Monday, July 4, 2011

Indivisible Chapter 13

Chapter 13

“It’s over,” explained Vaughn’s boss with averted eyes but a look of relief.  Perhaps it was a look of surrender.  “We didn’t get that Fannie contract so we’re shutting it down.  There’s nothing more we can do.”
Vaughn wasn’t at all surprised.  He had seen the books.  Costs for fuel and insurance were soaring and the customer base was dissolving like a sand castle in the tide.  The customers that remained weren’t paying timely so they might as well have been washed away into the sea as well.  Without the GSE contract to manage foreclosure properties it didn’t take a CPA to foresee the inevitable.

“Who got the deal?”
“Reznick’s not minority-owned is it?”
“No, but he’s big a donor.  That’s how it works now, I suppose.  Here’s your deposit stub.  I’m sorry, Vaughn.  I appreciate all you’ve done for me these years.  I wish I could do more.”
“Thanks.  I understand,” Vaughn replied, extending his hand.
“I hope you can get your money out and buy something before the banks close again.”
They shook hands.
Vaughn went to his desk and began packing up his things.  A lot of stuff can accumulate in fifteen years, even in a small place.  It took him three trips to get it all out of his cube and into his truck.
On the final trip he stopped to survey the deserted parking lot.  His firm was one of the last ones hanging on at this complex.  A massive ‘For Sale- Bank Owned’ sign decorated the entrance.  No one had called the agent in eight months despite the newer building’s inspirational architecture, manicured lawns (now overrun by Canadian thistle), and its Renew America ‘Green’ construction rating— which meant that its low volume toilets required three flushes.
Vaughn sighed, got in and started up his truck.  He prayed he had enough gas to get home.  Before putting it in gear he looked down at the box he had set on the passenger seat.  On top of the stash of file folders and fading documents was a photo of his wife and daughter.  It was of them both holding a kite string and looking up into the sky.
The family had some savings but it would not last long enough to get them through the winter.  Vaughn was going to have to find something and what a horrible time it was to be looking for work.  The only people that had jobs seemed to be the people working for the government.  ‘Tax feeders’, Vaughn called them and they seemed to be carrying on as if nothing was happening at all.  If he saw another one of them protesting a government wage freeze or some such he decided he would run them down.  No, not really.  But it felt good to channel his rage.  You can’t really blame them, he thought.  They just want to take care of theirs which made them little different than him.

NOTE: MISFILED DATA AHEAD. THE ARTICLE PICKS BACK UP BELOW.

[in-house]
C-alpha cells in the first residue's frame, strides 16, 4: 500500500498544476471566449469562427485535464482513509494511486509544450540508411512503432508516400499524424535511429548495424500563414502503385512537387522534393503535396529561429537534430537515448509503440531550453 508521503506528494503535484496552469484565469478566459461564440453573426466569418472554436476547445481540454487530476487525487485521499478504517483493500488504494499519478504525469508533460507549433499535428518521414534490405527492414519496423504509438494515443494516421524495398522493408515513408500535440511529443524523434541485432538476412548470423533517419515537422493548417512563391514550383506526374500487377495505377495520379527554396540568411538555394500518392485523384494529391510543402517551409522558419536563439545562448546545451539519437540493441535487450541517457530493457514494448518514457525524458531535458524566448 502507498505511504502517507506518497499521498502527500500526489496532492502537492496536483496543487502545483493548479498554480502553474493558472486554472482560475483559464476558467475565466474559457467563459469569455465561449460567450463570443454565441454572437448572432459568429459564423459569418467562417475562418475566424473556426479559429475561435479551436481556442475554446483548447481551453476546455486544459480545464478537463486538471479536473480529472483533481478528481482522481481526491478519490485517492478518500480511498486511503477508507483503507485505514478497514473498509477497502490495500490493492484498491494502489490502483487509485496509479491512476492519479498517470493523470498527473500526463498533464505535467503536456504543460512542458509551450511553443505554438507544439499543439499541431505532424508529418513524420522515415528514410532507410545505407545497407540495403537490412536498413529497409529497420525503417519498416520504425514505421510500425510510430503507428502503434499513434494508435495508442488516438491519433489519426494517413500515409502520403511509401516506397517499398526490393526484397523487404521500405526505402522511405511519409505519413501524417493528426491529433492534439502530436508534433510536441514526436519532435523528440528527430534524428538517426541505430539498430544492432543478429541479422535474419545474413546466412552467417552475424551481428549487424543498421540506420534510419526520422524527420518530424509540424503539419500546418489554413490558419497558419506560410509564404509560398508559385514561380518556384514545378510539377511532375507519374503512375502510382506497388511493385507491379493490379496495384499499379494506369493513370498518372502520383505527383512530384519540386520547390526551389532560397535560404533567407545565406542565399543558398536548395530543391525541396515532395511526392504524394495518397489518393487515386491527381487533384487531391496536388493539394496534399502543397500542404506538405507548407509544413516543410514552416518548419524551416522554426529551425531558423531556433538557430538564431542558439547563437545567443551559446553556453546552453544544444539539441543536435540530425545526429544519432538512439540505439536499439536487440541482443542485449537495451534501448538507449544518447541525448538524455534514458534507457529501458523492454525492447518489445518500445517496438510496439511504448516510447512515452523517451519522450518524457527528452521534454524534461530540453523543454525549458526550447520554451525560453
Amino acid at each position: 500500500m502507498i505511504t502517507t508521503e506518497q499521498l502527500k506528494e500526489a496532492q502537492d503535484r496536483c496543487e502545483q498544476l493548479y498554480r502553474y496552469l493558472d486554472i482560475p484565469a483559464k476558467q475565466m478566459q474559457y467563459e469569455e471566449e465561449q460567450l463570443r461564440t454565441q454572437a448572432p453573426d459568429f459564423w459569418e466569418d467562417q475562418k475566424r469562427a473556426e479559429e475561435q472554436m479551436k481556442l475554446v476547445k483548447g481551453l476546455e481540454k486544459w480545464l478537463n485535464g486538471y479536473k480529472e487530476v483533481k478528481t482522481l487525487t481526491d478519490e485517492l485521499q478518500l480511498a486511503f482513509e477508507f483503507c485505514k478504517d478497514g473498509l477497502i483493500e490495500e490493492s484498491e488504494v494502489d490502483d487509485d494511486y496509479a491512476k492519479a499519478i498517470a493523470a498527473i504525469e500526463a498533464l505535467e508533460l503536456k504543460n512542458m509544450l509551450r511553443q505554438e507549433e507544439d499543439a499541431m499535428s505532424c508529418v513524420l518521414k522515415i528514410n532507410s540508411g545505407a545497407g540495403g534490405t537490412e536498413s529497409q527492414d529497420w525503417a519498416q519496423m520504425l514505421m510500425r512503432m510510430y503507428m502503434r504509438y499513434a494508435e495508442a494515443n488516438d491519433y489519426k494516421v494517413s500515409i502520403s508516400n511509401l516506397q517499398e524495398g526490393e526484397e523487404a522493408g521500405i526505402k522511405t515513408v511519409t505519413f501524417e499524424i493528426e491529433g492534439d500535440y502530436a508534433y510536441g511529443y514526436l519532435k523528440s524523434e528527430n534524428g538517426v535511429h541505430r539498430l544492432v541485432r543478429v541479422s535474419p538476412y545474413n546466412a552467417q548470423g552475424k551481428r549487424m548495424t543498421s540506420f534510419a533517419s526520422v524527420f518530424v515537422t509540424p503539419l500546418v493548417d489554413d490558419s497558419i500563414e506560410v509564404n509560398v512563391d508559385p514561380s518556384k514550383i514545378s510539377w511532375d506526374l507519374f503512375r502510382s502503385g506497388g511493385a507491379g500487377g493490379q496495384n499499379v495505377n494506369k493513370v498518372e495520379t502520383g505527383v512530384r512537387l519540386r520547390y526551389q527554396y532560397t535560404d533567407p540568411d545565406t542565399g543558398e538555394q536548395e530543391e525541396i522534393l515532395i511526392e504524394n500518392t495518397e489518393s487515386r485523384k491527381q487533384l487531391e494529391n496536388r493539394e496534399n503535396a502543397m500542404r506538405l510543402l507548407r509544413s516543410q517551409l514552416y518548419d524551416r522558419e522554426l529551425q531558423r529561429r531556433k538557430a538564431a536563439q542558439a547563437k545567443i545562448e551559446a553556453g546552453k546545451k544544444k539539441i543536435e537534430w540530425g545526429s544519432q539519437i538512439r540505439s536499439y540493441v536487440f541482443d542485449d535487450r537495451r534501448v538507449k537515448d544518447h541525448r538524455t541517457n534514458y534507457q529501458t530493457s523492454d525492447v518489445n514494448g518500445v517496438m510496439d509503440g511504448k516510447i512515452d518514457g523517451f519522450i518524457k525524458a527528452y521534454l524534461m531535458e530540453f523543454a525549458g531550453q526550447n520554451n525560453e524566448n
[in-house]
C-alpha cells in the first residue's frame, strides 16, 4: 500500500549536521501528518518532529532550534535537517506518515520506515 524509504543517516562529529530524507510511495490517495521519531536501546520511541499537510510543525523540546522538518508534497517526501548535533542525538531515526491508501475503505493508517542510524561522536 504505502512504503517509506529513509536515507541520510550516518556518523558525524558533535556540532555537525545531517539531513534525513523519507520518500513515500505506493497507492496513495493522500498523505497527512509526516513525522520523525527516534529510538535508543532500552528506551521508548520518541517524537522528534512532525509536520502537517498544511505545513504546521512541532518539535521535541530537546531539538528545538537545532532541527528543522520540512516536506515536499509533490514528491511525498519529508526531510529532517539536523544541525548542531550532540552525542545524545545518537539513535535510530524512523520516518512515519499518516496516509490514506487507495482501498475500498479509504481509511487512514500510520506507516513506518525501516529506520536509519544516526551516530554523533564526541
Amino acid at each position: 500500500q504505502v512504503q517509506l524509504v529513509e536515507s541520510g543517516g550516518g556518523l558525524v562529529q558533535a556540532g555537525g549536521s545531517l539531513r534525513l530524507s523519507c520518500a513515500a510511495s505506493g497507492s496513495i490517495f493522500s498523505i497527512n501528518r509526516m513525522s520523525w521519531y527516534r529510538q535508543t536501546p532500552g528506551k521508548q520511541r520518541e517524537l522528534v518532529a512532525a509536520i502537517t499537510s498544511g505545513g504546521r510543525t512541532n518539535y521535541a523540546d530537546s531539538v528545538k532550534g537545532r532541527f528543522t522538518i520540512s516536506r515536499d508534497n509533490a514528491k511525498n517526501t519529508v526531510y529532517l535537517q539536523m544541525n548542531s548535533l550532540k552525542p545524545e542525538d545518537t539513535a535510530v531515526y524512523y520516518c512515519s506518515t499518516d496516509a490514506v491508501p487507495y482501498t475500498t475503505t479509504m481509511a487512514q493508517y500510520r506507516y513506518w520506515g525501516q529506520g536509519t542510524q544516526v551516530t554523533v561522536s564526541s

Vaughn had more important things to consider like: would they lose their house?  Hopefully not for a while.  There was a 180 day moratorium on foreclosures enacted by yet another Executive Order of the President.  There seemed to be a new Executive Order every single day.  The bankers holding delinquent mortgages were placated by yet another change in accounting rules and yet another round of congressionally approved bailouts on the order of yet another trillion dollars.  A trillion here, a trillion there…pretty soon they would be talking about some real money.  How many trillions was it up to now?  Who knew.  Tack on an additional nine months of legalities and Vaughn’s family would at least have a place to stay for quite a while.  That was a positive.
“But am I a failure?”  He asked himself as he drove out of the desolate lot.  “Define ‘failure’”, he answered himself.  “Define it in today’s extraordinary context.  I suppose being unable to feed and shelter my family would constitute failure.  We’ll be okay for a while.  Besides, nobody starves to death in America.  If worse came to worst we could always move in with my mother.”  Vaughn chuckled at the thought of Jess and his mother living together under one roof.  “This’ll all blow over soon.  Even if we lose everything I’ll get it all back once things recover.  Believe in yourself, Vaughn Clayton.  Don’t worry.”
He drove past the For Sale sign noticing it had been tagged with a graffiti sickle-and-hammer.
The idea that it would be the final time driving out of that lot had a profound effect.  The last time he had experienced such a sensation was at high school graduation with the accompanying realization that a door was permanently closing on a phase of life that seemed so significant at that time.  It was a loss-feeling…disorienting.  It was a mixture of sadness, hopelessness, cynicism, and fear but also one of relief and liberation.  He didn’t know if he wanted to celebrate, sob or smash something.  He had worked so hard there only for it all to be for naught.  You are always taught that if you work hard and persevere you will succeed.  Now Vaughn wasn’t so sure if that axiom held, anymore.  Resourcefulness and craftiness probably had more to do success in these days. 
Vaughn passed at least twelve police cruisers on his thirty mile midday commute home.  He also passed police Humvees and police MRAPS and even a police tank.  He didn’t imagine they were catching speeders (taxation by citation) with these newly commissioned armored vehicles.
As Vaughn approached the beltway he took special note of the strip malls and office buildings that lined his commute which he had made for years in a semi-lucid stupor.  The architecture was familiar, like landforms to a sailor making an inland passage, but he truly examined the features of them this time.  He looked into their windows.  So many were closed, empty or boarded up.  More than half, he guessed.  He looked at their walls.  Covered in graffiti.  Many more sickles-and-hammers, he noticed.  The grocery stores!  Grocery stores never go out of business.  Everyone has to eat.  Yet there they were, or at least their abandoned husks.  Vaughn counted four dead grocery stores along the way.